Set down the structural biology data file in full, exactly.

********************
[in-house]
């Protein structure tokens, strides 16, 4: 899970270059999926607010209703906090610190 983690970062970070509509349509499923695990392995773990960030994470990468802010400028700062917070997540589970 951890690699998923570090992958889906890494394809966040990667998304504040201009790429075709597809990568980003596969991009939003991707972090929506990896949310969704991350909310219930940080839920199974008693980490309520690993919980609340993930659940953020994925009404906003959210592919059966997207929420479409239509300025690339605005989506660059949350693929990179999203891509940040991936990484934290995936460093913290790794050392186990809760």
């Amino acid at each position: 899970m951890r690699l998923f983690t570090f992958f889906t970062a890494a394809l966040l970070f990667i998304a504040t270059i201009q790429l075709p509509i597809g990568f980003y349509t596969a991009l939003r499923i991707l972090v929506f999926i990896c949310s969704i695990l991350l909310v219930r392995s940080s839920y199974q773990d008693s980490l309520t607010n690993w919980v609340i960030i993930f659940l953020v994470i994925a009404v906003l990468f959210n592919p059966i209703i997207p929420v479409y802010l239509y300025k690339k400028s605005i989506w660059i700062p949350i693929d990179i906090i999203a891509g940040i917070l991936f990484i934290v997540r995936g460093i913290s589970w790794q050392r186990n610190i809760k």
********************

[in-house]
């Protein structure tokens, strides 16, 4: 899970270059999926607010209703906090610190 983690970062970070509509349509499923695990392995773990960030994470990468802010400028700062917070997540589970 951890690699998923570090992958889906890494394809966040990667998304504040201009790429075709597809990568980003596969991009939003991707972090929506990896949310969704991350909310219930940080839920199974008693980490309520690993919980609340993930659940953020994925009404906003959210592919059966997207929420479409239509300025690339605005989506660059949350693929990179999203891509940040991936990484934290995936460093913290790794050392186990809760």
């Amino acid at each position: 899970m951890r690699l998923f983690t570090f992958f889906t970062a890494a394809l966040l970070f990667i998304a504040t270059i201009q790429l075709p509509i597809g990568f980003y349509t596969a991009l939003r499923i991707l972090v929506f999926i990896c949310s969704i695990l991350l909310v219930r392995s940080s839920y199974q773990d008693s980490l309520t607010n690993w919980v609340i960030i993930f659940l953020v994470i994925a009404v906003l990468f959210n592919p059966i209703i997207p929420v479409y802010l239509y300025k690339k400028s605005i989506w660059i700062p949350i693929d990179i906090i999203a891509g940040i917070l991936f990484i934290v997540r995936g460093i913290s589970w790794q050392r186990n610190i809760k």